Andean geodynamics and the evolution of the Amazonian ecosystem

Autor Victor Sacek
Autores Sacek, V., Mutz, S., Ehlers, T., Bicudo, T. & Almeida, R.

The evolution of the Amazonian landscape is directly related to the development of the Andean Cordillera and its interaction with climate and other geodynamic processes. The Andean orogeny shaped the climate in South America and changed the precipitation rates across the continent. The continuous increase in erosion rates mainly along the eastern flank of the cordillera amplified the influx of sediments in Amazonia, culminating in the formation of the transcontinental Amazon Drainage Basin nearly 10 million years ago (Ma), connecting the Andean Cordillera and the Equatorial Atlantic Margin. Concomitantly, flexure of the lithosphere due to the load of the Andes and dynamic topography induced by the subduction of the Nazca plate under the western margin of South America modified the landscape in Amazonia.

Due to the complexity of the different processes associated with the geodynamic evolution of northern South America during the last 40 Ma, a natural approach to this study is the use of numerical models that take the interaction of the different geodynamic processes into account. Based on numerical models that combine orogeny, surface processes, flexure of the lithosphere, mantle dynamics, and paleoclimate scenarios, we show how the different habitats in Amazonia probably evolved during the formation of the Andean Cordillera. We observed that the continuous uplift of the Andes created an asymmetric influx of sediments and nutrients in Western Amazonia, inducing the eastward expansion of várzea and terra firme forests during the Miocene. Consequently, the igapó forests retracted and were preserved mainly adjacent to the Guiana and Brazilian shields. Additionally, before the formation of the transcontinental river, large aquatic environments were formed in Western and Central Amazonia, with spatial and temporal extent modulated by climate, sea-level fluctuations, and amplitude of dynamic topography, controlling the transition from the intermittent marine environment to lacustrine conditions, similar to the long-lived lakes of the Pebas System during the Late Miocene. We propose that these landscape evolution scenarios are compatible with the flourishing and extinction of endemic species during the Late Miocene and can explain part of the present pattern of biodiversity observed in the largest rainforest on Earth.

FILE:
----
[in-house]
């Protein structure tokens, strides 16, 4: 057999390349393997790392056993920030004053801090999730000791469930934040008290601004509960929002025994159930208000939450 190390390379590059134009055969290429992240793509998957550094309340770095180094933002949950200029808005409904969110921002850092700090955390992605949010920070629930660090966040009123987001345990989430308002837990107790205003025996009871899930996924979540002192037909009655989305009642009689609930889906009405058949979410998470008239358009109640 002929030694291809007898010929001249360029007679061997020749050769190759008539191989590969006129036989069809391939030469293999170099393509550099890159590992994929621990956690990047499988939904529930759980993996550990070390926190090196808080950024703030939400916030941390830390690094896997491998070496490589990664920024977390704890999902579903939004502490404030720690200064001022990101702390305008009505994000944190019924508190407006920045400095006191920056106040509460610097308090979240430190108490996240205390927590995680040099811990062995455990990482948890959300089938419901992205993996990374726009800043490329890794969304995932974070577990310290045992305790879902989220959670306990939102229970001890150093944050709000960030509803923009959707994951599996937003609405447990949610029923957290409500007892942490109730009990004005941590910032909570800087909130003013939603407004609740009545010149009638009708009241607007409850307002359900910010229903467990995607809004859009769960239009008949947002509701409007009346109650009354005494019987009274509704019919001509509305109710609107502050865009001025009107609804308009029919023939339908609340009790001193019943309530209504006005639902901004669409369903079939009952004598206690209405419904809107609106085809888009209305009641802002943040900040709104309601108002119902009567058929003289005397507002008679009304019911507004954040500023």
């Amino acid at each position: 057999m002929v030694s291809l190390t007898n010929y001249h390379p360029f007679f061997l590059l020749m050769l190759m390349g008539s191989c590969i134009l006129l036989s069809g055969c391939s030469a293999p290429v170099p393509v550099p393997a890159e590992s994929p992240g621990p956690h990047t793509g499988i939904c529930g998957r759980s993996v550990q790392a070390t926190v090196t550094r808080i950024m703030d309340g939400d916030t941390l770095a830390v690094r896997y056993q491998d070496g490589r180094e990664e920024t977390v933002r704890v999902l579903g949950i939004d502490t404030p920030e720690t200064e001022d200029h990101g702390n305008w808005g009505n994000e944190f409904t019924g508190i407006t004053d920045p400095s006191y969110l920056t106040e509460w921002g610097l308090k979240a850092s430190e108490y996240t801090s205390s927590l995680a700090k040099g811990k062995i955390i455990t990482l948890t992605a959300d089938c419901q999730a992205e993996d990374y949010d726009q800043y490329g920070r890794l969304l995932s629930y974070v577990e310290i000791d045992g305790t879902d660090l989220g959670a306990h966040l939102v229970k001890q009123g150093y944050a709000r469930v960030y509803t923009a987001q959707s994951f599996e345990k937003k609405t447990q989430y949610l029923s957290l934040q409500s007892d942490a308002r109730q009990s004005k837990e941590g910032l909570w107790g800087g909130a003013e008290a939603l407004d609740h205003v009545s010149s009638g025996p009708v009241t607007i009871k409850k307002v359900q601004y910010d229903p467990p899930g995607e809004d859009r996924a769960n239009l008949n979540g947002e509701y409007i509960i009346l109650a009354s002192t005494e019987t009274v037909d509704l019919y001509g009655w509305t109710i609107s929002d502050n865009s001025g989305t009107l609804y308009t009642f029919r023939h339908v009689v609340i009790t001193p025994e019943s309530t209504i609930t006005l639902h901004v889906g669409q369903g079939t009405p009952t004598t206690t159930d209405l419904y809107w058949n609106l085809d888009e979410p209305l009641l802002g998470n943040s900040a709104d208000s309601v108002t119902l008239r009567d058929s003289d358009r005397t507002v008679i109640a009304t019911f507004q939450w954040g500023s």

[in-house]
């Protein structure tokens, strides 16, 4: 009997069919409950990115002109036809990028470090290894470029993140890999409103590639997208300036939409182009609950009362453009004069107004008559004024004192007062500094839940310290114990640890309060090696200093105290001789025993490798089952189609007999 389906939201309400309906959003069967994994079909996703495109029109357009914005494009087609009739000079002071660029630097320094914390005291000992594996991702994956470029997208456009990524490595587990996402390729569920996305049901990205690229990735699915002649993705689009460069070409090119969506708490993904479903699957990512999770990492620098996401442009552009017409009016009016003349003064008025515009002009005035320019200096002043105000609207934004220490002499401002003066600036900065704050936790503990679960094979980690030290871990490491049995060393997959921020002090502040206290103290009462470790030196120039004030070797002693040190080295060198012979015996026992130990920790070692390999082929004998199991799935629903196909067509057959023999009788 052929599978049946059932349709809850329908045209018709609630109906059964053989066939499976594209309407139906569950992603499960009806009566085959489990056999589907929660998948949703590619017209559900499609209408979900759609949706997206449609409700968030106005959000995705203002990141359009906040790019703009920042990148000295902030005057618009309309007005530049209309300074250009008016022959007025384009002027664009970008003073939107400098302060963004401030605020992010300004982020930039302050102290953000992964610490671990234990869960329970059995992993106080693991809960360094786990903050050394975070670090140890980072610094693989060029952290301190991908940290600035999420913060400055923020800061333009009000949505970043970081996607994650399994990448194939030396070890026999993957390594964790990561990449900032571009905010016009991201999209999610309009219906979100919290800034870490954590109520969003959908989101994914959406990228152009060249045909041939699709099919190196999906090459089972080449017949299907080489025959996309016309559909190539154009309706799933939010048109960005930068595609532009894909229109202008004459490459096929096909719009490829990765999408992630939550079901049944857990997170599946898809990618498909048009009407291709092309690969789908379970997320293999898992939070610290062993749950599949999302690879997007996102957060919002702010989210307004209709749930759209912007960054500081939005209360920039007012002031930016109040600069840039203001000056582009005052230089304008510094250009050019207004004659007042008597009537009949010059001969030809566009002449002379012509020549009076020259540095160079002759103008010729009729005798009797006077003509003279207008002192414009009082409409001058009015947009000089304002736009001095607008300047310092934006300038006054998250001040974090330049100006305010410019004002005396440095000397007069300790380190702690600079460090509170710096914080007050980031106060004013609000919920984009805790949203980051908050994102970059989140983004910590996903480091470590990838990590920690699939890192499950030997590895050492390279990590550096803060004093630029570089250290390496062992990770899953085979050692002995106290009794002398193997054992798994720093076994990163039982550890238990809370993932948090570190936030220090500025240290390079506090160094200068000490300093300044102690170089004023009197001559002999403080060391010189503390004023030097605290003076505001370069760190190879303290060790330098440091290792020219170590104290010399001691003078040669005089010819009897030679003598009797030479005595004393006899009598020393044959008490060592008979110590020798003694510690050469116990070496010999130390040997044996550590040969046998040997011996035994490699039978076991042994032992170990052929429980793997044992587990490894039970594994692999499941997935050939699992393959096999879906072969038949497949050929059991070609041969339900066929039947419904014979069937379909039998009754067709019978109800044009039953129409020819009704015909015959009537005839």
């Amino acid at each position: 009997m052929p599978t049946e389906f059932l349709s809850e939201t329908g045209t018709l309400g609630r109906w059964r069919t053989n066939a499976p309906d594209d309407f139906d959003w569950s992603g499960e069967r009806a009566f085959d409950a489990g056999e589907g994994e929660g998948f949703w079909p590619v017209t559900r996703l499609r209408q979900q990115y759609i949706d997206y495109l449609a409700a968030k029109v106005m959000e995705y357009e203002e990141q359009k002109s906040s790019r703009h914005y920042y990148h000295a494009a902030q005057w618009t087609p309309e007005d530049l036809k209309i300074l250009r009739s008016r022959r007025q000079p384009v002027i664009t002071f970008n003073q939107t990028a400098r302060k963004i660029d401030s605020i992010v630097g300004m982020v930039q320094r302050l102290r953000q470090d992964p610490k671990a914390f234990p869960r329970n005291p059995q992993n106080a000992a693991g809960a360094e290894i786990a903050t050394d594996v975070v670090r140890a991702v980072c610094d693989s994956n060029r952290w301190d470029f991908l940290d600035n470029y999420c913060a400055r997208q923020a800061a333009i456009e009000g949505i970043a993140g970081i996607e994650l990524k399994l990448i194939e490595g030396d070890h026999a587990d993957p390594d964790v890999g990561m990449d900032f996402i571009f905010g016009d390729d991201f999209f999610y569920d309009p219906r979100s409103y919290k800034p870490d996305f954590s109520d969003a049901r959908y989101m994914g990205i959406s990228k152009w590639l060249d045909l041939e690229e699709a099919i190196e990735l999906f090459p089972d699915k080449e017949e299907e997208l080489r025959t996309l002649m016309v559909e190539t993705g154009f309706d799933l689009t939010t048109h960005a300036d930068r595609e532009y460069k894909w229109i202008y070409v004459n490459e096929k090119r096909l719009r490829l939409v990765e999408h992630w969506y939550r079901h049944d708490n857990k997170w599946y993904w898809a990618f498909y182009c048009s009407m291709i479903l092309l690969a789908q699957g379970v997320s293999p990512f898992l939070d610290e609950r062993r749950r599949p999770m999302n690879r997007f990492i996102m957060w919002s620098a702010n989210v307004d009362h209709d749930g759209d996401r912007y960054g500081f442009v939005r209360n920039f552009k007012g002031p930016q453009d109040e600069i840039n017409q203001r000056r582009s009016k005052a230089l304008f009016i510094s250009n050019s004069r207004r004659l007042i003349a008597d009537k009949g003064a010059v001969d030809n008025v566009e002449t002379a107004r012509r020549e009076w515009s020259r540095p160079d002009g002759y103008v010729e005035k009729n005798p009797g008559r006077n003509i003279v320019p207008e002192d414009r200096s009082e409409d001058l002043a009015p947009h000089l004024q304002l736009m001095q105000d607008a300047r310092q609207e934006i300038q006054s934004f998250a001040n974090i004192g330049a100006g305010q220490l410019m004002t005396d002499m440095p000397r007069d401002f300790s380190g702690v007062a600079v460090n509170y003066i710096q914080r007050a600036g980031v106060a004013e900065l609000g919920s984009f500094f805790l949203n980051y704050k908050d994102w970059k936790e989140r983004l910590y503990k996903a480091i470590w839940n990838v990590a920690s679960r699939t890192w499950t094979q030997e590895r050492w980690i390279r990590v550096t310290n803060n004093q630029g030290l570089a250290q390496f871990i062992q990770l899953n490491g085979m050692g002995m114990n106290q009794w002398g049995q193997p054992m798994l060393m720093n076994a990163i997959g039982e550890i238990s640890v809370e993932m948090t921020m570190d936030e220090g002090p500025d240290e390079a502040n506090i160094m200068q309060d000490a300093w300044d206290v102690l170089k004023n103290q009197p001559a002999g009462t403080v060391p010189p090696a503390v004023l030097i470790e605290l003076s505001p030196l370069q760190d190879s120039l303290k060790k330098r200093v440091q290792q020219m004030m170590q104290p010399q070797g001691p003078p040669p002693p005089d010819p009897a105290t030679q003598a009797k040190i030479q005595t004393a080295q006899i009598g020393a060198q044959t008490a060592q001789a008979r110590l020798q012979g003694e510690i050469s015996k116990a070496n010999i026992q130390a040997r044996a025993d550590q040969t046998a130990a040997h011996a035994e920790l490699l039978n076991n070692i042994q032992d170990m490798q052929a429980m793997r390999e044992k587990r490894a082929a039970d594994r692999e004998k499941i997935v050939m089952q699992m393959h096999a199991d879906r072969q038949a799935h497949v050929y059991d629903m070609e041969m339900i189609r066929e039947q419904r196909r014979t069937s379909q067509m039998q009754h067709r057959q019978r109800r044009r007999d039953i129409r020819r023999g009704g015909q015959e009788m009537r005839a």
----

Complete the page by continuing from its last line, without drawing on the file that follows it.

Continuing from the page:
Programa Geofísica
Ano de publicação 2022
Tipo de publicação Artigo publicado em congresso
Nome da revista/jornal EGU General Assembly 2022
Localidade Publicação Internacional
Volume EGU22-1783
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